Just like at home, driving to the big city to get groceries feels like a mission and my tactics of talking EJ out of going for another day only work so much. So as the tides change and we can surf later in the day, we have an extra cup of coffee and pump ourselves up to go, with loud music and our usual banter.
Breakfast was eaten in the colourful square in the centre of town. Beans and rice, eggs and local cheese, and of course it would not be complete without a coke. Yes I did say that. I never drink pop at home, but down here you can only drink beer and water so much, and hell the pure sugar cane just makes it taste so darn good.
With bellies full, and hands on our pockets protecting cash from sneaky hands, we enter sensory overload of the market. The fresh and colorful veggies are piled rows high, live crabs rustle in oversized baskets. Raw meat hangs from hooks, and spices are sold in fragrent bundles. Police roam through the narrow isles, offering nods here and there. We seek machetes and sling shots, and really just a good look around in the organized chaos.
Nicaraguans have a wonderful sense of humor and as we buy four slingshots for four dollars, a local woman and I entertain all of those within earshot, saying I will only use them “occasionally” on my husband.
We shop at the gringo store for most of other food as it is way easier to get everything in one place rather than sweating and dealing with raw meat smells from the chicken bin. And after spending numerous quiet days at the beach you only really have so much energy to spend shopping. Besides if you have one of the inevitable belly bugs here, they have one of the cleanest toilets in town and air conditioning.
Ej’s new idea is to start an app for an Iphone or GPS, that has toilet comfort ratings so that in an emergency you can hit a button and go destroy the nearest clean toilet in comfort. There have been some scary ones used in times of need, and it’s a circus act to try to not touch any surface. God help you if you forgot the toilet paper that sits mandatorily in the front of the car.
We take out money from the local ATM, well looked over by guards with shotguns. There are no services around the beach area, so as time passes and we get lazier, we begin to start bar and food tabs at all the local joints until we can make a money run.
It always feels so good once the city trip is over, because then you have days upon days of going with the flow, melting into country and beach living.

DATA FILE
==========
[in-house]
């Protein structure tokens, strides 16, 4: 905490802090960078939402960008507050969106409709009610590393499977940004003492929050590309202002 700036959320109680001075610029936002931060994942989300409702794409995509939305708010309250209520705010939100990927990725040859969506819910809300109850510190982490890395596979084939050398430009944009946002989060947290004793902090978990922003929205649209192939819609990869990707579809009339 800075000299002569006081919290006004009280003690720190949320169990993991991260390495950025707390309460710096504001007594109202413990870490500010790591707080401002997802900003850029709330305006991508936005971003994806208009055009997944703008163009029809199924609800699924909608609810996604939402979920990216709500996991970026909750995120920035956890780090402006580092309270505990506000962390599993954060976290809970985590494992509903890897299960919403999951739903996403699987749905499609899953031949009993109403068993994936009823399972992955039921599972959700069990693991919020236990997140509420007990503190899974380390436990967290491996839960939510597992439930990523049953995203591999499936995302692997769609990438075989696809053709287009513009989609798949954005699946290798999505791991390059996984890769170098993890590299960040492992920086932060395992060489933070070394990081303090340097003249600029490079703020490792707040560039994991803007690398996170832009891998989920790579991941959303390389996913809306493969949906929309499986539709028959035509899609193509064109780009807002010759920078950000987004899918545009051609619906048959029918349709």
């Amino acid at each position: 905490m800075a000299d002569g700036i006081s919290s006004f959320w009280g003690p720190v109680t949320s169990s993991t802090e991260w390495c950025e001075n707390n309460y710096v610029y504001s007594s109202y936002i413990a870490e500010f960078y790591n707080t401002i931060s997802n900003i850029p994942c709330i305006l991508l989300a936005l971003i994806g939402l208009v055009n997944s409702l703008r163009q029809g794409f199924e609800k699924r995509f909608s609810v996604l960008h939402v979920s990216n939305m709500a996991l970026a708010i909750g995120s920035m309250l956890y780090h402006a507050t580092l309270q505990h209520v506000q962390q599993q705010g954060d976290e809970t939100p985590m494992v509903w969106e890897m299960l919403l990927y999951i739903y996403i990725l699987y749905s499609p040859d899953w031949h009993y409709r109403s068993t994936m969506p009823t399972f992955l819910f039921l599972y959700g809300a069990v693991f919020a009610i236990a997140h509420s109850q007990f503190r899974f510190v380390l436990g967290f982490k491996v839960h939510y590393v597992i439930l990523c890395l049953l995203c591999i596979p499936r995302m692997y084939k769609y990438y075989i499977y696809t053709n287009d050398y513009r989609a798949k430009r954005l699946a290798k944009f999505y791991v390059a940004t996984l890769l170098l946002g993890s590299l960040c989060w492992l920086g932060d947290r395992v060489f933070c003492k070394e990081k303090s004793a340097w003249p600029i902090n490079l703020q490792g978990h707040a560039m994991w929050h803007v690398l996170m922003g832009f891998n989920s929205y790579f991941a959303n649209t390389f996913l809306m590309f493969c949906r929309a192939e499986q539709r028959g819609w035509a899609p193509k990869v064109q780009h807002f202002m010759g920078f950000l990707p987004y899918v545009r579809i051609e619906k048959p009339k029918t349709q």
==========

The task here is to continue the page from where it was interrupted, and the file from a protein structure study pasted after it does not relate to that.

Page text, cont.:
As we wake each day I wonder what interesting people will come into our lives, or animals we will see. This morning slowly making it’s way across the dusty road was a turtle, it’s wee tail poking out of the back of it’s shell as it disappeared into a wall of sugar cane. Inevitable cow jams fill the road in the early hours of day, as young boys move the herds from pasture to pasture. They are beautiful and patient beasts, that slowly lumber to the side as you drive your car though them all. I keep telling EJ one day, they might get pissed off with all the early bird surfers and lift their tales and cover the windshield.
We saw a skunk, newly born horses that were figuring out their legs and tails, one of whom I am in love with and may purchase instead of a dog. Our friends here said you can buy a horse for twenty-five dollars, and a decent one for a hundred. I think the family will take me to the cleaners if I ask, as they see me stop the car and watch him with longing everyday.
Our best recent find for afternoon antics has been a tide pool that someone took the time to make bigger wit pick axes. As the tide marches out each day a natural rock shelf is revealed with a large square of clear water, sand filled bottom, and striped small fish that swim around your legs. Add a small speaker, beer, and afternoon sunshine and you have a coveted destination for all within the area.
We have been working on our land, hand surveying it with a spool of marked rope, a tape measure and level, trying to get a more accurate view of it so we can begin planning our future buildings. Armed with long socks, hats and bug spray we only have a few operational hours in the morning before it is too hot, or in the late afternoon when the land begins to cool. We wander around the now dry brush, day dreaming of our time to come when we can be here for extended periods of time, living the simple and savored life of a surfer settling in Central America.